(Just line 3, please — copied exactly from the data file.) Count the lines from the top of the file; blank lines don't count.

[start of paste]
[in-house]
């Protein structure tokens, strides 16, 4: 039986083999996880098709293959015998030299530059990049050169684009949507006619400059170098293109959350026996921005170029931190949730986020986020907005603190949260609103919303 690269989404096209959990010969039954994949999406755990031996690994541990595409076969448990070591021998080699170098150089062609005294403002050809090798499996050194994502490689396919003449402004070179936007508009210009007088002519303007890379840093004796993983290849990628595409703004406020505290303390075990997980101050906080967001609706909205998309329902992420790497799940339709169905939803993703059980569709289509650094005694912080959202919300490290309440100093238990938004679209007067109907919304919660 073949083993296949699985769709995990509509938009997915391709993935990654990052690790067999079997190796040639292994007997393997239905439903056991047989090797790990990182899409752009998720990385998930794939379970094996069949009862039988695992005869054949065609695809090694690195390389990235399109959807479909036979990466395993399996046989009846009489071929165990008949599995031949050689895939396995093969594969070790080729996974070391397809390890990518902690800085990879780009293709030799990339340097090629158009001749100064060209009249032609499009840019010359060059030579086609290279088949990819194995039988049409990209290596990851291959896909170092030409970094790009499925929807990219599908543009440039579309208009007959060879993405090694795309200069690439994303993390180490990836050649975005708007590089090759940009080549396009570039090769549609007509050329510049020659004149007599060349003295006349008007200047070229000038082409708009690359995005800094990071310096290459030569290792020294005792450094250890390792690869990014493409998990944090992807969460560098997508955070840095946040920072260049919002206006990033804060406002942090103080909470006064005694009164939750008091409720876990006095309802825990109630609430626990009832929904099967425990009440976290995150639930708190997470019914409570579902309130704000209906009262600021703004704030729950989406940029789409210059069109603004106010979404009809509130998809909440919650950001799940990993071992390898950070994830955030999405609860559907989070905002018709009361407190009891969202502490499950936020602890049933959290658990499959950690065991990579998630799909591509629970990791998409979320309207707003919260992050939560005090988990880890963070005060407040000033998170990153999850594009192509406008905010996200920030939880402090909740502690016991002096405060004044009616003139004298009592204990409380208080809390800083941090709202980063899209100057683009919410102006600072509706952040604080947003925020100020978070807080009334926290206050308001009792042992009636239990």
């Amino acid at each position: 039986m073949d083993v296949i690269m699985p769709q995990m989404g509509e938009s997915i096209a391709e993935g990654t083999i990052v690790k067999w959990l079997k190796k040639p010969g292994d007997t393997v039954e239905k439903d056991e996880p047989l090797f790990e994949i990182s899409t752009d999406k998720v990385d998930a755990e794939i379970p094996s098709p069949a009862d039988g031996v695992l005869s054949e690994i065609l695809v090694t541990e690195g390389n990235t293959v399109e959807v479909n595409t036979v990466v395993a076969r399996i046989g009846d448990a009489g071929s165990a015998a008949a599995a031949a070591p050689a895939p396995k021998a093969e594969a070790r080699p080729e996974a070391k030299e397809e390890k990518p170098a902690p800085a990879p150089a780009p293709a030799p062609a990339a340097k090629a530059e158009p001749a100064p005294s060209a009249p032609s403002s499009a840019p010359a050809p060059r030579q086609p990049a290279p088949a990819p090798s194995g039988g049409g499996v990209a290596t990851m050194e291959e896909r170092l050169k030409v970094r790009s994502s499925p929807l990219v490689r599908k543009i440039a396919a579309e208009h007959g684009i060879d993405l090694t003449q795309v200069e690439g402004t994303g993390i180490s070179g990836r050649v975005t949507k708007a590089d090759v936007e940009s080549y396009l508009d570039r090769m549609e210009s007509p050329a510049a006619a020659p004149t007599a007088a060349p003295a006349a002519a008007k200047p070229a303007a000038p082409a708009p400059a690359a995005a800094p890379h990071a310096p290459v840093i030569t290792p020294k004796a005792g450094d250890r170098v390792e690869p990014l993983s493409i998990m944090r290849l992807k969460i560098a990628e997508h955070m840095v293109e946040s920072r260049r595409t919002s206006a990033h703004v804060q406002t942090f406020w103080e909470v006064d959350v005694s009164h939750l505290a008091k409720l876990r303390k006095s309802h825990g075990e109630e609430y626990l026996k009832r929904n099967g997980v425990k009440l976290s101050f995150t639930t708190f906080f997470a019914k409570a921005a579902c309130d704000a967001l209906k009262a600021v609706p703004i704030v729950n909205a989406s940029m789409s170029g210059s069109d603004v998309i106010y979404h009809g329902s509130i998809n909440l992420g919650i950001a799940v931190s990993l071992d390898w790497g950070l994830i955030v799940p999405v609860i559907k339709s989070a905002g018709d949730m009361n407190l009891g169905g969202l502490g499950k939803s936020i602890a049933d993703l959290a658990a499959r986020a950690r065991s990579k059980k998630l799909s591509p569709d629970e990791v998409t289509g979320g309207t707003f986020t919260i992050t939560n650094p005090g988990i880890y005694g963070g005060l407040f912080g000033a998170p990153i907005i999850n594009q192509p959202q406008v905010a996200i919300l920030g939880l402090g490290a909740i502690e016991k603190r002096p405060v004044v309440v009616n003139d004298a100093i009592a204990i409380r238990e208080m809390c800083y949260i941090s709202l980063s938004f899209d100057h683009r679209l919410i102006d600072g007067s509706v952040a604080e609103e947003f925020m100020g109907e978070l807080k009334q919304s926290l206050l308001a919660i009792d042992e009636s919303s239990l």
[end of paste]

């Amino acid at each position: 039986m073949d083993v296949i690269m699985p769709q995990m989404g509509e938009s997915i096209a391709e993935g990654t083999i990052v690790k067999w959990l079997k190796k040639p010969g292994d007997t393997v039954e239905k439903d056991e996880p047989l090797f790990e994949i990182s899409t752009d999406k998720v990385d998930a755990e794939i379970p094996s098709p069949a009862d039988g031996v695992l005869s054949e690994i065609l695809v090694t541990e690195g390389n990235t293959v399109e959807v479909n595409t036979v990466v395993a076969r399996i046989g009846d448990a009489g071929s165990a015998a008949a599995a031949a070591p050689a895939p396995k021998a093969e594969a070790r080699p080729e996974a070391k030299e397809e390890k990518p170098a902690p800085a990879p150089a780009p293709a030799p062609a990339a340097k090629a530059e158009p001749a100064p005294s060209a009249p032609s403002s499009a840019p010359a050809p060059r030579q086609p990049a290279p088949a990819p090798s194995g039988g049409g499996v990209a290596t990851m050194e291959e896909r170092l050169k030409v970094r790009s994502s499925p929807l990219v490689r599908k543009i440039a396919a579309e208009h007959g684009i060879d993405l090694t003449q795309v200069e690439g402004t994303g993390i180490s070179g990836r050649v975005t949507k708007a590089d090759v936007e940009s080549y396009l508009d570039r090769m549609e210009s007509p050329a510049a006619a020659p004149t007599a007088a060349p003295a006349a002519a008007k200047p070229a303007a000038p082409a708009p400059a690359a995005a800094p890379h990071a310096p290459v840093i030569t290792p020294k004796a005792g450094d250890r170098v390792e690869p990014l993983s493409i998990m944090r290849l992807k969460i560098a990628e997508h955070m840095v293109e946040s920072r260049r595409t919002s206006a990033h703004v804060q406002t942090f406020w103080e909470v006064d959350v005694s009164h939750l505290a008091k409720l876990r303390k006095s309802h825990g075990e109630e609430y626990l026996k009832r929904n099967g997980v425990k009440l976290s101050f995150t639930t708190f906080f997470a019914k409570a921005a579902c309130d704000a967001l209906k009262a600021v609706p703004i704030v729950n909205a989406s940029m789409s170029g210059s069109d603004v998309i106010y979404h009809g329902s509130i998809n909440l992420g919650i950001a799940v931190s990993l071992d390898w790497g950070l994830i955030v799940p999405v609860i559907k339709s989070a905002g018709d949730m009361n407190l009891g169905g969202l502490g499950k939803s936020i602890a049933d993703l959290a658990a499959r986020a950690r065991s990579k059980k998630l799909s591509p569709d629970e990791v998409t289509g979320g309207t707003f986020t919260i992050t939560n650094p005090g988990i880890y005694g963070g005060l407040f912080g000033a998170p990153i907005i999850n594009q192509p959202q406008v905010a996200i919300l920030g939880l402090g490290a909740i502690e016991k603190r002096p405060v004044v309440v009616n003139d004298a100093i009592a204990i409380r238990e208080m809390c800083y949260i941090s709202l980063s938004f899209d100057h683009r679209l919410i102006d600072g007067s509706v952040a604080e609103e947003f925020m100020g109907e978070l807080k009334q919304s926290l206050l308001a919660i009792d042992e009636s919303s239990l």